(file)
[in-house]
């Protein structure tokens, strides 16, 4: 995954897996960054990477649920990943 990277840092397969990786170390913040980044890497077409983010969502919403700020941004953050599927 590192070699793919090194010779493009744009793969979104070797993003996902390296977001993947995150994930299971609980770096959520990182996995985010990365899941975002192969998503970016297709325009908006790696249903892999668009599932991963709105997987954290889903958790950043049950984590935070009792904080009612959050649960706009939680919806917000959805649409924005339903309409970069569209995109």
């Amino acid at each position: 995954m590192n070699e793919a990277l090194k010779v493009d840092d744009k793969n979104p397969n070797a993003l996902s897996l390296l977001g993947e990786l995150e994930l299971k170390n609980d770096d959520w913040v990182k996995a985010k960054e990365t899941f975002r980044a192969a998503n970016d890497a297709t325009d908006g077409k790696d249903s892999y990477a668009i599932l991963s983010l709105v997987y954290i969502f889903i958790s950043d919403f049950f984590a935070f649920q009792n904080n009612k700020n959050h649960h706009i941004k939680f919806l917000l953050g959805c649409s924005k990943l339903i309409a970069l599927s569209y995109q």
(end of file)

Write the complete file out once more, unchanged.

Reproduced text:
[in-house]
């Protein structure tokens, strides 16, 4: 995954897996960054990477649920990943 990277840092397969990786170390913040980044890497077409983010969502919403700020941004953050599927 590192070699793919090194010779493009744009793969979104070797993003996902390296977001993947995150994930299971609980770096959520990182996995985010990365899941975002192969998503970016297709325009908006790696249903892999668009599932991963709105997987954290889903958790950043049950984590935070009792904080009612959050649960706009939680919806917000959805649409924005339903309409970069569209995109």
């Amino acid at each position: 995954m590192n070699e793919a990277l090194k010779v493009d840092d744009k793969n979104p397969n070797a993003l996902s897996l390296l977001g993947e990786l995150e994930l299971k170390n609980d770096d959520w913040v990182k996995a985010k960054e990365t899941f975002r980044a192969a998503n970016d890497a297709t325009d908006g077409k790696d249903s892999y990477a668009i599932l991963s983010l709105v997987y954290i969502f889903i958790s950043d919403f049950f984590a935070f649920q009792n904080n009612k700020n959050h649960h706009i941004k939680f919806l917000l953050g959805c649409s924005k990943l339903i309409a970069l599927s569209y995109q």